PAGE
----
March 15, 2013. U.S. Senator Kay Hagan, Chair of the Senate Subcommittee on Children and Families, today announced major education legislation during a visit to Hillside High School in Durham. Hagan announced that she has introduced the School Turnaround and Rewards (STAR) Act that seeks to turn around the lowest performing schools and reward schools that make significant progress to close the achievement gap. Hagan was joined by Dr. Terry Logan, Hillside High School Principal.
“We do not have to accept continued failure in our schools, and the STAR Act will equip our lowest-performing schools and districts with the tools they need to turn around and get our students on the right track,” Hagan said. “It’s time to stop punishing schools and start rewarding them for the progress they’re making. Hillside High School serves as a model for turning around a once-struggling school, and my legislation will help build on and replicate this progress at schools and districts across our state and around the country.”
Hillside High School was one of 17 schools that received School Improvement Grants in 2011. Already, composite achievement scores have increased by 21 percent from 2010 to 2011. Furthermore, the suspension rates have decreased and attendance rates have increased.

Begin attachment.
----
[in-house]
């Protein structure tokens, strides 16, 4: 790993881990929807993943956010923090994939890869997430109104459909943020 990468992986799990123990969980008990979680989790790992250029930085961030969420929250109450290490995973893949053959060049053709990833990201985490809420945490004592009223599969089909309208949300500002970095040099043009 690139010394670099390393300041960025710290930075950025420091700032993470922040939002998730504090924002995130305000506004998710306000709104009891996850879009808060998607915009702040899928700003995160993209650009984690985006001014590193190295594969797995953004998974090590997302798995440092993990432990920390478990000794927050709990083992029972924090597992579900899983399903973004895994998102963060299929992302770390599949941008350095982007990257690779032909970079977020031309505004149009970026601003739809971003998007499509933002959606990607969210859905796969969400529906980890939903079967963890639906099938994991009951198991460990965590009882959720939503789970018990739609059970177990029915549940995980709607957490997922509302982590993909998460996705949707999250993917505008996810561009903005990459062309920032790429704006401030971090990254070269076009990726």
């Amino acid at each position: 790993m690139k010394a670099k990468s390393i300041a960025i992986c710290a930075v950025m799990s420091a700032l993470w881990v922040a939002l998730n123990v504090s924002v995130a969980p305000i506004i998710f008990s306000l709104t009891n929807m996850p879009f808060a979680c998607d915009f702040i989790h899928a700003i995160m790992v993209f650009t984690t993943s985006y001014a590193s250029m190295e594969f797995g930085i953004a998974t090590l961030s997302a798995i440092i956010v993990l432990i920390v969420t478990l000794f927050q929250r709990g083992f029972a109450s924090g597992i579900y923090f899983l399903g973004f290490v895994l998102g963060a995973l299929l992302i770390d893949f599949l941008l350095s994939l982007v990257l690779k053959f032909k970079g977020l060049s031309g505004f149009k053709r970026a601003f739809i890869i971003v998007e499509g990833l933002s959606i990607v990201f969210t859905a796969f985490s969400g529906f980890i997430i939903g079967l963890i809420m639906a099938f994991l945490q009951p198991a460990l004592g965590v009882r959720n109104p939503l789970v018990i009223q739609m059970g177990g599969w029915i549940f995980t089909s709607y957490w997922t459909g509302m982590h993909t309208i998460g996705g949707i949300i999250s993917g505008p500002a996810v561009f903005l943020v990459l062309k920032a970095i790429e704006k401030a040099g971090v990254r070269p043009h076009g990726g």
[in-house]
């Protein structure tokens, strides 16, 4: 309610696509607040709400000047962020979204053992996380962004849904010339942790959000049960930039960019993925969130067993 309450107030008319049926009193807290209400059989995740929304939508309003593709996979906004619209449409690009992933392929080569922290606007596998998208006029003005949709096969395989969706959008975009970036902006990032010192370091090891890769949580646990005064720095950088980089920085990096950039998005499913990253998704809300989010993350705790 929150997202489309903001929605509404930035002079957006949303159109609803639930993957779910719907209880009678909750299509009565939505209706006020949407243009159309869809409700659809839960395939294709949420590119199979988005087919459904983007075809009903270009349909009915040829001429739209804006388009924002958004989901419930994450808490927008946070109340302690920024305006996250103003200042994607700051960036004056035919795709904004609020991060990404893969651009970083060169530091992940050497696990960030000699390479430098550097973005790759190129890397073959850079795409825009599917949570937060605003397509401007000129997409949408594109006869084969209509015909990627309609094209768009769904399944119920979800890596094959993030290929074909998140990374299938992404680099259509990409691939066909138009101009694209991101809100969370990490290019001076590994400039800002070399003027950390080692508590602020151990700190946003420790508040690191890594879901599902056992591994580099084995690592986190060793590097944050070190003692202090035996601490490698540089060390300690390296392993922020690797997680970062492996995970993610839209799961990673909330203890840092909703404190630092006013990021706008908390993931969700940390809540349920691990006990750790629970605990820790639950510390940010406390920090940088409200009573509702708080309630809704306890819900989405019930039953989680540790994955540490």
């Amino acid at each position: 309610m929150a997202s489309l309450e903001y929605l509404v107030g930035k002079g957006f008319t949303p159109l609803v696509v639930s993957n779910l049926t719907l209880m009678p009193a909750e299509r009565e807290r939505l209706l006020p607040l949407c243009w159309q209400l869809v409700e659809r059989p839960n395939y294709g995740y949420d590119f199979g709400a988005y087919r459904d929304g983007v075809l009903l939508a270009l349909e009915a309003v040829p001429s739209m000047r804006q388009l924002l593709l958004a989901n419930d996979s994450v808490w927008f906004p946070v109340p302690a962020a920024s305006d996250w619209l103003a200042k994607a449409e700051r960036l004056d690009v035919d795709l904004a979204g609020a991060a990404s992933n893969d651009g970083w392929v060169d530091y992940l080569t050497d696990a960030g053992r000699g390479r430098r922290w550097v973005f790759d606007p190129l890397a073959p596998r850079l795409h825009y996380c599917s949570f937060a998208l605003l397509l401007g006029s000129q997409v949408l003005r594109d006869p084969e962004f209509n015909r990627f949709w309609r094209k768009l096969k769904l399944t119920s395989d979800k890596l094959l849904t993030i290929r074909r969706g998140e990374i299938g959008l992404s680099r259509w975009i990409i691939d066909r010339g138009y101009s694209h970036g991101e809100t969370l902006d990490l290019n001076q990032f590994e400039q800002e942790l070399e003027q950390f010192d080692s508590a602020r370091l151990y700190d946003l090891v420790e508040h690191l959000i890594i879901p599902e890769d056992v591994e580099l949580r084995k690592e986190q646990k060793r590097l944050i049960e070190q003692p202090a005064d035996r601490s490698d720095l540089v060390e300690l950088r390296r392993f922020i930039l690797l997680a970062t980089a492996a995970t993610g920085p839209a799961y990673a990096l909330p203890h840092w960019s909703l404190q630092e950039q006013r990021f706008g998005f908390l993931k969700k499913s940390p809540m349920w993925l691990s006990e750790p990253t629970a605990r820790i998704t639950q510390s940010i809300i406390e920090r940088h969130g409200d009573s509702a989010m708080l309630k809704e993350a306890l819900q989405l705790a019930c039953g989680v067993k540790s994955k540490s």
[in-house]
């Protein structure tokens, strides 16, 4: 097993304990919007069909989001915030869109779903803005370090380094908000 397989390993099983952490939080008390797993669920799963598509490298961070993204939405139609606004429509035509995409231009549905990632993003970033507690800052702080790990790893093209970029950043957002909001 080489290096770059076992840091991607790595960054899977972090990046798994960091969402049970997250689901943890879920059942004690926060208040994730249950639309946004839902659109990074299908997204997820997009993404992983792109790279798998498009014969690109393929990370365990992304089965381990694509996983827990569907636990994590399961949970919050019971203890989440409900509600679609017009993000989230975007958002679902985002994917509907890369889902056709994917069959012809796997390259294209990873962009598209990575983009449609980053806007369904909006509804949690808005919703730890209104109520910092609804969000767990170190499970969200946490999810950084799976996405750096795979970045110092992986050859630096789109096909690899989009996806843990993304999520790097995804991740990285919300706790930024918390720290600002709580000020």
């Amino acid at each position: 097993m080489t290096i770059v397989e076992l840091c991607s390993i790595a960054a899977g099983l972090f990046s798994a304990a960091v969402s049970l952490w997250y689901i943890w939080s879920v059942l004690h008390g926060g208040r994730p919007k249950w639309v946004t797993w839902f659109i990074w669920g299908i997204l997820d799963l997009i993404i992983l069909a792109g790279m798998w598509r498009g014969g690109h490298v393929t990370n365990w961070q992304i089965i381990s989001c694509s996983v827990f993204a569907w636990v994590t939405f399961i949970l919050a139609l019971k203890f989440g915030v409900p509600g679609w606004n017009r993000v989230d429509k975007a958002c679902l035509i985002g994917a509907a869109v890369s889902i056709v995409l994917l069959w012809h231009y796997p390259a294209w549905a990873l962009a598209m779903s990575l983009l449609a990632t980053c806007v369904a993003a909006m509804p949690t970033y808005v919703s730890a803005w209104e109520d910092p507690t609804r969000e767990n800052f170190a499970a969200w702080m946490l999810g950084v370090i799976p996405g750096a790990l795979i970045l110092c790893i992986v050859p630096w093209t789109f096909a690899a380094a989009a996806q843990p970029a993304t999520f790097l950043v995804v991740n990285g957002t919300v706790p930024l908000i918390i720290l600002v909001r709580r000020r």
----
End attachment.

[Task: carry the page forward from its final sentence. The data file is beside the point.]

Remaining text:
“I am delighted that Senator Hagan has chosen Hillside High School as the site where she has launched the School Turnaround and Rewards Act,” said Dr. Logan. “The improvements that we have observed over the last year in student achievement, graduation rates, student attendance, dropout rates, and out of school suspensions thus far are directly tied to the funds provided through this legislation. These dollars have afforded us the opportunity to attract high performing educators, secure 21st century technology, implement a high functioning freshman academy, and so much more.”
The STAR Act will focus on the lowest-performing 5 percent of schools to create a competitive grant program in which states will receive funds to implement an intervention model. The intervention model must ensure significant changes to the structure and operation of the school.
The bill would also reward schools that are making significant progress in closing their achievement gap. States will compete for federal funding to design innovative programs that will reward high-poverty schools and districts that have successfully reached their targets on increasing performance for all students.
Hagan included the STAR Act in the bipartisan renewal of the Elementary and Secondary Education Act (ESEA) that was passed by the Health, Education, Labor and Pensions (HELP) Committee. That bill fell victim to partisan gridlock, but Hagan will seek to incorporate the STAR Act into education reform efforts again this year.